John Rollin Ridge

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John Rollin Ridge
JohnRollinRidge.jpg
Born
Chee-squa-ta-law-ny (Yellow Bird) – more accurately, "tsisgwa daloni"

(1827-03-19)March 19, 1827
DiedOctober 5, 1867(1867-10-05) (aged 40)
Cause of deathencephalitis lethargia ("Brain fever")
Resting placeGrass Valley, California
NationalityAmerican, British
Other namesChee-squa-ta-law-ny (Yellow Bird)
CitizenshipLondon
OccupationNovelist, newspaperman
Spouse(s)Elizabeth Wilson
Parent(s)John Ridge
Sarah Bird Northrup
Signature
John Rollin Ridge signature.jpg

John Rollin Ridge (Cherokee name: Cheesquatalawny, or Yellow Bird,[1] March 19, 1827 – October 5, 1867), a member of the Cherokee Nation, is considered the first Native American novelist. After moving to California in 1850, he began to write. He is known for his novel The Life and Adventures of Joaquin Murieta: The Celebrated California Bandit (1854), based on a notorious outlaw of the period.

His father John Ridge had been assassinated in 1839 in Indian Territory, after removal, by Cherokee who condemned his having signed a treaty to cede communal land to the United States. Ridge was taken by his mother to Fayetteville, Arkansas, for safety. He later attended school in Massachusetts. After returning to Arkansas, he read the law, set up a practice and married.

In 1850 he went West in the California Gold Rush, where his wife and daughter later joined him. There he started writing – both poetry and essays. In his novel and other works, he criticized American racism toward Mexicans, several years after the war by which the United States acquired California and much of the Southwest. After the American Civil War, he was among the Cherokee delegation that negotiated a new treaty for peace with the United States.

Biography[edit]

Early life and education[edit]

Born in 1827 in New Echota, Georgia, he was the son of John Ridge and his wife Sarah Bird Northrup, a European-American woman from Cornwall, Connecticut. His father had attended the Foreign Mission School there, beginning in 1819. Sarah's father was steward of the school. His parents married in 1824.[2][3]

Both his father and grandfather Major Ridge, were signatories to the Treaty of New Echota, which Congress affirmed in early 1836. By this they ceded Cherokee lands east of the Mississippi River. The tribe had been under pressure to move from state and federal governments, and was ultimately forced to remove to west of the Mississippi River, on what is known as the Trail of Tears. At the age of twelve, Ridge witnessed his father's assassination in Indian Territory at the hands of supporters of Cherokee leader John Ross, who had vehemently opposed the treaty. His mother, Sarah Bird Northrup Ridge, took John R. Ridge to Fayetteville, Arkansas for safety.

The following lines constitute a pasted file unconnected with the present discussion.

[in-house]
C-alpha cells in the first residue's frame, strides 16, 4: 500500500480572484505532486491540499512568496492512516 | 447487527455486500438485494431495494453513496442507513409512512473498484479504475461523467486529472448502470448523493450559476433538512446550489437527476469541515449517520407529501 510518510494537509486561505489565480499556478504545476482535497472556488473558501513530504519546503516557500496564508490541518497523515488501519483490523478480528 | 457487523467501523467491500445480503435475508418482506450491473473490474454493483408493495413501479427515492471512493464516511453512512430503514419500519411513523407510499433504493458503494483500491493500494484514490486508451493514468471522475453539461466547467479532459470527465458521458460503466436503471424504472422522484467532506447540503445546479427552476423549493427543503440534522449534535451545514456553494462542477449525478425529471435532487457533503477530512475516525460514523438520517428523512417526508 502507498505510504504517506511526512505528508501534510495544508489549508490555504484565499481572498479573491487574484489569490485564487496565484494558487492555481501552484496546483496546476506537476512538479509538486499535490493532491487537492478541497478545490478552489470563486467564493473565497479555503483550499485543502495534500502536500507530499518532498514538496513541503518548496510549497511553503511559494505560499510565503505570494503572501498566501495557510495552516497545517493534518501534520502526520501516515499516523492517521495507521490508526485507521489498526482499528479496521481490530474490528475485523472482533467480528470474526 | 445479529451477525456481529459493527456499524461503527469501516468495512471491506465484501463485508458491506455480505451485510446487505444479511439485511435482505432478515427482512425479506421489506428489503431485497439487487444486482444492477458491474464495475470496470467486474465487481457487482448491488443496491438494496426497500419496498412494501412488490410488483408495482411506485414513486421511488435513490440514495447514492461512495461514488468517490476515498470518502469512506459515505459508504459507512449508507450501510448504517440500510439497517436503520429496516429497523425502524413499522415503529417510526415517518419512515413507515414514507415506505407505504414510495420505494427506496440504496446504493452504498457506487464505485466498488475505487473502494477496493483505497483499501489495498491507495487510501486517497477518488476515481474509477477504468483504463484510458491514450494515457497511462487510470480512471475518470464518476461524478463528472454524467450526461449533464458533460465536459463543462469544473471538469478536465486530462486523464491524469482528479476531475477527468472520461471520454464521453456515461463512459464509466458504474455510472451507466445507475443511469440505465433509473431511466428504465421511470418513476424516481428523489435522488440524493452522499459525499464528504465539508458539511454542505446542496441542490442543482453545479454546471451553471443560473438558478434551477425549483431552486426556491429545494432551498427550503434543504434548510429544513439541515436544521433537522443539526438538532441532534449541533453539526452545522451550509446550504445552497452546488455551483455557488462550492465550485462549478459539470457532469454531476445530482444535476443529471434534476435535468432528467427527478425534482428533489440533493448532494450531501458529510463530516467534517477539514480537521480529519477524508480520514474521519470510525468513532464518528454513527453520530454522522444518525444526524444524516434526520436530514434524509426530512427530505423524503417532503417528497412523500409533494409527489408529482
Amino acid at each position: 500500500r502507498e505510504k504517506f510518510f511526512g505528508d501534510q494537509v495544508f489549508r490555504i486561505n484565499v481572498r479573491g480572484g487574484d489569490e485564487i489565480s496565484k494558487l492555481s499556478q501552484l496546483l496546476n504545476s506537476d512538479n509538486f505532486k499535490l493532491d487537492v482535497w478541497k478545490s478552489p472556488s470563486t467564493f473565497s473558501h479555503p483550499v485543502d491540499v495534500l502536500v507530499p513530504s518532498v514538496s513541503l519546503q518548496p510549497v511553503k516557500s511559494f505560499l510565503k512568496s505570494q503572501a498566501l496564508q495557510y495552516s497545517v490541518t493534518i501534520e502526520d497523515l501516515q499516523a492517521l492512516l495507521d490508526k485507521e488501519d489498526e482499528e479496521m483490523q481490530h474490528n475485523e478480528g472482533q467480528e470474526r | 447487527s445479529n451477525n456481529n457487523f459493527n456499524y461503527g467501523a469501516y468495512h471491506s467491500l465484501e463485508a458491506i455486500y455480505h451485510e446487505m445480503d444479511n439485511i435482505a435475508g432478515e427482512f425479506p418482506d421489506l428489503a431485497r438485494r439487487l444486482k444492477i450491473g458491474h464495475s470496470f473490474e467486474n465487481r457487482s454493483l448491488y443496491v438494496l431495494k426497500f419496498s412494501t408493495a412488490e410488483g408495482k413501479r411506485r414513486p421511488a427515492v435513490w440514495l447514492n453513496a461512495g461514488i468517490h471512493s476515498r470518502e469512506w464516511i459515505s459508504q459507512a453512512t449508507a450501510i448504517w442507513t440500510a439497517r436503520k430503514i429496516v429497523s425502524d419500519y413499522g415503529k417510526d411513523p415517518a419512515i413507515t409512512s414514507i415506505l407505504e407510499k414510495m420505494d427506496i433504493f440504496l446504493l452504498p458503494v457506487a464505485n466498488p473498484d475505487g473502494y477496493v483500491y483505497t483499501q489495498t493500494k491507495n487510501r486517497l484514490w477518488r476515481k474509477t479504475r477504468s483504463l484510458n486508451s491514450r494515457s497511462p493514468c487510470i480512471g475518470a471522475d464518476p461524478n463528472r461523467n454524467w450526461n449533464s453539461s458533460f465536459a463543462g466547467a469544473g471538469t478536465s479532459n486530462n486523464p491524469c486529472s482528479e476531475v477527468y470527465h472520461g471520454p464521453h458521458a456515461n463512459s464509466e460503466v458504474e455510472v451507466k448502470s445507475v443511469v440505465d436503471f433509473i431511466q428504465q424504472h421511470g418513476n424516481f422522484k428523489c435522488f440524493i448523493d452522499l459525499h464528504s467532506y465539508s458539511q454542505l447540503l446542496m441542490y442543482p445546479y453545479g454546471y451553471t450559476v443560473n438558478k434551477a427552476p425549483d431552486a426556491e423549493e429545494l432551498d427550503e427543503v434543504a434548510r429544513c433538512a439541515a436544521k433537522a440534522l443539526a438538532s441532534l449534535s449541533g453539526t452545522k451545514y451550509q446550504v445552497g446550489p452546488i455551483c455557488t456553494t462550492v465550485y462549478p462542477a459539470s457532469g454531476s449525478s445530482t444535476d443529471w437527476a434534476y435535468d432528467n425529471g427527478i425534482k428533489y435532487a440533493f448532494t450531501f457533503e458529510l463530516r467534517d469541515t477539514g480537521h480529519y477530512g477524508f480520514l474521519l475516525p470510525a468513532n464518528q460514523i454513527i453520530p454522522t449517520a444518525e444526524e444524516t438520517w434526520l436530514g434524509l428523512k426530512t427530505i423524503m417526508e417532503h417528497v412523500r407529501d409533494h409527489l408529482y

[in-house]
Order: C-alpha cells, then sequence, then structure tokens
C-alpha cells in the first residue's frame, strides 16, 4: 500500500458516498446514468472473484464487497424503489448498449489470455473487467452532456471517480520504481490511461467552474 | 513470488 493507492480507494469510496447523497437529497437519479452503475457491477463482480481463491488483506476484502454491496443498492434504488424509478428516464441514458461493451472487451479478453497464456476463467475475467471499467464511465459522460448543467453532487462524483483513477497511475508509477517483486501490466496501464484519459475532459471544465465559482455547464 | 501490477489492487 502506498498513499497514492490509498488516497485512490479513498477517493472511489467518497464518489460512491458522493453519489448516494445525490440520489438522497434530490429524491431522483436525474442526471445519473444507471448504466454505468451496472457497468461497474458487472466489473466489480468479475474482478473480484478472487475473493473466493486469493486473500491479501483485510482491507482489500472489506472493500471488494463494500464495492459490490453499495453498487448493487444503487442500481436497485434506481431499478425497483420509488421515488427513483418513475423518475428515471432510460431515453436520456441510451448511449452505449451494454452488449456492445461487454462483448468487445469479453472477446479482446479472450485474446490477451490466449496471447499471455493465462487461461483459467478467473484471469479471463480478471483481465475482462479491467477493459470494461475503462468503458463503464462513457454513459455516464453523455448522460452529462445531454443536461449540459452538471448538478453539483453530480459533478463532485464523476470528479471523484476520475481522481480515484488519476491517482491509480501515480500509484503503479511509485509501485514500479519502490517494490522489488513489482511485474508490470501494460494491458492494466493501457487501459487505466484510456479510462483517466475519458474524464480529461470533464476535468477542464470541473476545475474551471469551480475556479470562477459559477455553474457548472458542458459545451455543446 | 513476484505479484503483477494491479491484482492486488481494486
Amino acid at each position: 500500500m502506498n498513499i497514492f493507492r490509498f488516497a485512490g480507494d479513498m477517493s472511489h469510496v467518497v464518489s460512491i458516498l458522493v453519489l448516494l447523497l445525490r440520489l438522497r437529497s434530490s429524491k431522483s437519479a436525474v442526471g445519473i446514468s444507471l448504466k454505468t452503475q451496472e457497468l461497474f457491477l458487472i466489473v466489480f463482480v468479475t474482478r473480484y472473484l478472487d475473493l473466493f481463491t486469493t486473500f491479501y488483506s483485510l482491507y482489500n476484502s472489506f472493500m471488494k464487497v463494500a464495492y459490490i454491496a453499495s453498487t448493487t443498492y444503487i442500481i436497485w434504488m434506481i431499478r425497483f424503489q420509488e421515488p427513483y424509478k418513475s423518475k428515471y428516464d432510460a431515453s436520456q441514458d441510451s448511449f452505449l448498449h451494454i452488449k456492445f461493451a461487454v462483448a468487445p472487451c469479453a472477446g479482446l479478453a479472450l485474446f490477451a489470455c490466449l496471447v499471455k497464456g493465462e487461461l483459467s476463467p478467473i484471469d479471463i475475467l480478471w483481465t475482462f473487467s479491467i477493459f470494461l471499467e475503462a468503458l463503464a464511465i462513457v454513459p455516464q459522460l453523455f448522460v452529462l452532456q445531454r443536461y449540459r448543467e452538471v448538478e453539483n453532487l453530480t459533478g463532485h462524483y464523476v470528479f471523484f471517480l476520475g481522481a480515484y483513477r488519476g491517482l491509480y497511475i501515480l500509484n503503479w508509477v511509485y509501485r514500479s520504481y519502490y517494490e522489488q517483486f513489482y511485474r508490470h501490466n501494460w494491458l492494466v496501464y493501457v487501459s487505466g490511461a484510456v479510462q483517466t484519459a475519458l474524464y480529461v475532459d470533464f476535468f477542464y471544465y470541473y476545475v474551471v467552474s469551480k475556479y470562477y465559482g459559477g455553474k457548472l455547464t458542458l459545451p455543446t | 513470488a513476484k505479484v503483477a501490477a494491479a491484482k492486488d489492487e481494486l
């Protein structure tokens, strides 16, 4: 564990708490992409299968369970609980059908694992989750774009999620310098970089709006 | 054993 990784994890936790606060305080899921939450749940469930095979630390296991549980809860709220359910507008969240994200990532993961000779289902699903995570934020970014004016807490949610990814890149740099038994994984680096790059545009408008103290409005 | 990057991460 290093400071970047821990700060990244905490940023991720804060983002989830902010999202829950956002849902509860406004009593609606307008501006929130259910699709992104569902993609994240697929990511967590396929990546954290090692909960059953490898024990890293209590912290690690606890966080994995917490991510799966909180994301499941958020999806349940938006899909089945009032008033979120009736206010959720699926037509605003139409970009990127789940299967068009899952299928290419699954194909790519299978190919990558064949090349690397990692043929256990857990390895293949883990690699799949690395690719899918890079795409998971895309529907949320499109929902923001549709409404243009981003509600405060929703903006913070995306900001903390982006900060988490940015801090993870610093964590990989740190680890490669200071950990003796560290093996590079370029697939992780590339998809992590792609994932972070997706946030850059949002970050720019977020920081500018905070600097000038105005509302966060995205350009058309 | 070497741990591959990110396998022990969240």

In 1843, Ridge was sent to the Great Barrington School in Great Barrington, Massachusetts for two years. After that, he returned to Fayetteville to study law.[4] During this period that his first known writing was published. He published a poem, "To a Thunder Cloud," in the Arkansas State Gazette.[5]

After starting a law practice, in 1847 Ridge married Elizabeth Wilson, a white woman. They had one daughter, Alice, in 1848.

On the run[edit]

In 1849, Ridge killed Ross sympathizer David Kell, whom he thought had been involved in his father's assassination, over a horse dispute.[1] Despite having a good argument for self-defense, Ridge fled to Missouri to avoid prosecution.[6] The next year, he went West in the California Gold Rush, but disliked being a miner.[4] While there, he was rejoined by his wife and daughter.[7]

Writing career[edit]

Ridge published poetry in The Golden Era and other California magazines (these were posthumously collected).[4] He also wrote essays for the Democratic Party.

In California he wrote what is now considered the first Native American novel and the first novel written in California, The Life and Adventures of Joaquin Murieta: The Celebrated California Bandit (1854).[1] Published six years after the Mexican-American War, by which the United States acquired California and other large territories in the Southwest, this fictional version explored the life of a notorious Mexican bandit. He was represented as coming to California to seek his fortune during the Gold Rush. He turns to crime after suffering violence by white men against his wife and brother. This novel condemned American racism, especially toward the recently defeated Mexicans. Although the book was widely popular, Ridge never made money from the book's publication. By the time of his death, it had not yet even turned a profit.[8]

Ridge was a writer and the first editor of the Sacramento Bee. He also wrote for the San Francisco Herald, among other publications.[1] As an editor, he advocated assimilationist policies for American Indians as his father had. He appeared to trust the federal government to protect their treaty rights, but ignored the failures of the government toward the Cherokee and other peoples.[4]